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Chess Quotes

I like the moment when I break a man’s ego

— Bobby Fischer

Alexander Zelner wins Central Florida Class Championship

Alexander Zelner Continuing his impressive run, Alexander Zelner won the Central Florida Class Championships, seemingly without much effort. Zelner, whose rating was below 2200 in 2003, started his climb when he played in that year’s Space Coast Open. He lost to Blas Lugo as well as to his life-long friend, trainer and compatriot, Alexander Goldin, but won his other games to finish with a 3-2 score and a rating increase to 2205.

He then started on a streak by winning a few points each event as he ran his own chess school, the Orlando Chess and Game Center, in which he played and directed. By October 2010 after about 50 small events his rating reached 2300. He had developed a medical condition which had kept him out of strenuous traveling to larger events, and some players were getting suspicious of his actual playing strength.

In the first 8 months of 2011 he still limited his activities to his local events amassing a game-score record of about 108 wins, 2 draws and 1 lose (to his wife) and then a lose at the US Open G/15 event in Orlando. But needing to conclude some out-of-town business affairs, he received permission from his doctor to go to Ohio. While he was there he played in two big events finishing first in both  without a lose and beating a GM. … and his rating reached 2457. This was now high enough that even a drawn game in his own events would prevent his rating from climbing.

Zelner than decided to travel to Ft. Lauderdale and play in the Turkey Bowl. His win over GM Julio Becerra and draw against GM Lars Hansen certainly should have proven that this man was worthy of his rating. By giving up several of his business affairs he had been able to devote more time to just studying chess and learning from GM Goldin… and as Zelner recently explained, “I’m about ready to teach Goldin.”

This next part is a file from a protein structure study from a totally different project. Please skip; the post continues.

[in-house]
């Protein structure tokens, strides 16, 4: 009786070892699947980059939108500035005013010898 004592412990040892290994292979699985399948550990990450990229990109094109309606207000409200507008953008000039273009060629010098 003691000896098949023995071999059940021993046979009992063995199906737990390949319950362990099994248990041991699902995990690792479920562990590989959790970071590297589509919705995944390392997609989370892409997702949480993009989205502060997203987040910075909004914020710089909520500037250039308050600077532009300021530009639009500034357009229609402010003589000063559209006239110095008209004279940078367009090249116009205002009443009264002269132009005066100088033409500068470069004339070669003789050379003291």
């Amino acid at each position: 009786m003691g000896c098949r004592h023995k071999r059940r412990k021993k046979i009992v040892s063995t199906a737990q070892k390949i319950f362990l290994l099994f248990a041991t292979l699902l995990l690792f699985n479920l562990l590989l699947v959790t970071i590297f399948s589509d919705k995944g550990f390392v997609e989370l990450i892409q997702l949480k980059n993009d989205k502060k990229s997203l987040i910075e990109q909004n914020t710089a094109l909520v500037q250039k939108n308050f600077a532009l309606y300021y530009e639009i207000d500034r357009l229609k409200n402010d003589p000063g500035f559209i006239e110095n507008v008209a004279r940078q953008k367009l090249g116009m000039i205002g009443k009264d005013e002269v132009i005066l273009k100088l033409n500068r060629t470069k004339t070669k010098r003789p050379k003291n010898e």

But Zelner’s wife, Catherine , and his doctors are still concerned for his health and try to keep him from getting over-worked, so he is taking byes and medicine breaks, as needed. After he won his game in the 4th round in this event, against Dalton Perrine, both players went over their game outside the hall. This writer had the fortune to listen in on the discussion. It was very evident that Zelner was “booked-up” on the opening as he was able to quickly show the different lines and who played them. It seemed he had  the game in hand, almost from the beginning. His opponent seemed to have learned a lot from this session.

Going into the last round, Zelner was leading with 3½-½ after an early bye. Perrine was tied at 3-1 with Toby Boas and Yilmer Guzman. Ernesto Alvarez had earlier lost to Dalton  and Guzman. As Zelner had already beaten both Perrine and Guzman, he was paired to play Boas, leaving Perrine to battle against Guzman. Boas took a lot of time with his first few moves and then excused himself, as he went to the wallchart to discuss with the TD how the prize distribution would work and whether he should offer an early draw to his opponent. Later, after the game as this writer was talking to Zelner, he mentioned that he refused the early draw offer, but later in the game offered one himself when he didn’t think he had any advantage. Boas declined that one and soon Zelner had the better game and would no longer take a draw. I guess that’s the chance one takes!

The event was played January 13-15, typically always over the Martin Luther King weekend, and at the DoubleTree Hilton Orlando Downtown hotel where many of the Central Florida Chess Club’s events are being held. Players seem to like this hotel and this year all prizes were to be paid in full as the “based-on” number was met for the first time in a number of years. So with 133 entries, $7000 in prizes were awarded along with a number of trophies. But still many top players were not at the event. GM Julio Becerra is taking a year “off from chess” as his wife recently had a baby girl. Eric Rodriguez didn’t make it. And Robert Perez is now attending MIT in Massachusetts.

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